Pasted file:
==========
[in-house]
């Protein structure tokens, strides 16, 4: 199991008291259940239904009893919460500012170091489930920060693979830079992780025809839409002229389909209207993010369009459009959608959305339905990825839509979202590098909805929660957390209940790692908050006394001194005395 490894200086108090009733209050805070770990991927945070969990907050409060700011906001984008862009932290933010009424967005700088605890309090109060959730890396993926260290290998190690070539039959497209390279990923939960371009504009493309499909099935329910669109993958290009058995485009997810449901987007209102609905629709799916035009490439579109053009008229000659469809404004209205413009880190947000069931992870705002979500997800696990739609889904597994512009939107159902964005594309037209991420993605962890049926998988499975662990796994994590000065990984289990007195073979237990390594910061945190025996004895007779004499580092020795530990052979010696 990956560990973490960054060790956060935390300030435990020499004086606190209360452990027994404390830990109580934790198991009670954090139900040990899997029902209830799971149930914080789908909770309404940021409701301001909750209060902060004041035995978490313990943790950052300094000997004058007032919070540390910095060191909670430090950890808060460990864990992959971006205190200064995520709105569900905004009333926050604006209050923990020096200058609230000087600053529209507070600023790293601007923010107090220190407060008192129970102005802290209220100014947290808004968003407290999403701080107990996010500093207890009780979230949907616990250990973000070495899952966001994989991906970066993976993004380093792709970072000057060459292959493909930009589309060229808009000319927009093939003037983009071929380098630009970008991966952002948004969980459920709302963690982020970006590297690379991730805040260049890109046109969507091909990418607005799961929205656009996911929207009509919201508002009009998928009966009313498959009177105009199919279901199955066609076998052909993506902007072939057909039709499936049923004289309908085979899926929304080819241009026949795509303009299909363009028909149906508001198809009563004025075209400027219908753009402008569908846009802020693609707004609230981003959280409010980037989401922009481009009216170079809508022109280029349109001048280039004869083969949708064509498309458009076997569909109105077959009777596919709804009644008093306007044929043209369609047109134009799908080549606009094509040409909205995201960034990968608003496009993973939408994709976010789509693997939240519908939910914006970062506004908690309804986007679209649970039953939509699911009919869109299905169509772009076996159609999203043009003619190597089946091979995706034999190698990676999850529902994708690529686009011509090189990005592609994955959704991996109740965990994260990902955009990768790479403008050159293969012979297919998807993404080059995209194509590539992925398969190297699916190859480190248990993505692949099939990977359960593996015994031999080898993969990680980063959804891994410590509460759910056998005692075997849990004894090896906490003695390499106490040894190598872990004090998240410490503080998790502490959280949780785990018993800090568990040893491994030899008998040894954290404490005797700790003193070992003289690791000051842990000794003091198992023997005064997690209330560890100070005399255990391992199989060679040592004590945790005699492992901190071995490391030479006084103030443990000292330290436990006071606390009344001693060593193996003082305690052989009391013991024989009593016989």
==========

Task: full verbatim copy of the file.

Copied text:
[in-house]
């Protein structure tokens, strides 16, 4: 199991008291259940239904009893919460500012170091489930920060693979830079992780025809839409002229389909209207993010369009459009959608959305339905990825839509979202590098909805929660957390209940790692908050006394001194005395 490894200086108090009733209050805070770990991927945070969990907050409060700011906001984008862009932290933010009424967005700088605890309090109060959730890396993926260290290998190690070539039959497209390279990923939960371009504009493309499909099935329910669109993958290009058995485009997810449901987007209102609905629709799916035009490439579109053009008229000659469809404004209205413009880190947000069931992870705002979500997800696990739609889904597994512009939107159902964005594309037209991420993605962890049926998988499975662990796994994590000065990984289990007195073979237990390594910061945190025996004895007779004499580092020795530990052979010696 990956560990973490960054060790956060935390300030435990020499004086606190209360452990027994404390830990109580934790198991009670954090139900040990899997029902209830799971149930914080789908909770309404940021409701301001909750209060902060004041035995978490313990943790950052300094000997004058007032919070540390910095060191909670430090950890808060460990864990992959971006205190200064995520709105569900905004009333926050604006209050923990020096200058609230000087600053529209507070600023790293601007923010107090220190407060008192129970102005802290209220100014947290808004968003407290999403701080107990996010500093207890009780979230949907616990250990973000070495899952966001994989991906970066993976993004380093792709970072000057060459292959493909930009589309060229808009000319927009093939003037983009071929380098630009970008991966952002948004969980459920709302963690982020970006590297690379991730805040260049890109046109969507091909990418607005799961929205656009996911929207009509919201508002009009998928009966009313498959009177105009199919279901199955066609076998052909993506902007072939057909039709499936049923004289309908085979899926929304080819241009026949795509303009299909363009028909149906508001198809009563004025075209400027219908753009402008569908846009802020693609707004609230981003959280409010980037989401922009481009009216170079809508022109280029349109001048280039004869083969949708064509498309458009076997569909109105077959009777596919709804009644008093306007044929043209369609047109134009799908080549606009094509040409909205995201960034990968608003496009993973939408994709976010789509693997939240519908939910914006970062506004908690309804986007679209649970039953939509699911009919869109299905169509772009076996159609999203043009003619190597089946091979995706034999190698990676999850529902994708690529686009011509090189990005592609994955959704991996109740965990994260990902955009990768790479403008050159293969012979297919998807993404080059995209194509590539992925398969190297699916190859480190248990993505692949099939990977359960593996015994031999080898993969990680980063959804891994410590509460759910056998005692075997849990004894090896906490003695390499106490040894190598872990004090998240410490503080998790502490959280949780785990018993800090568990040893491994030899008998040894954290404490005797700790003193070992003289690791000051842990000794003091198992023997005064997690209330560890100070005399255990391992199989060679040592004590945790005699492992901190071995490391030479006084103030443990000292330290436990006071606390009344001693060593193996003082305690052989009391013991024989009593016989």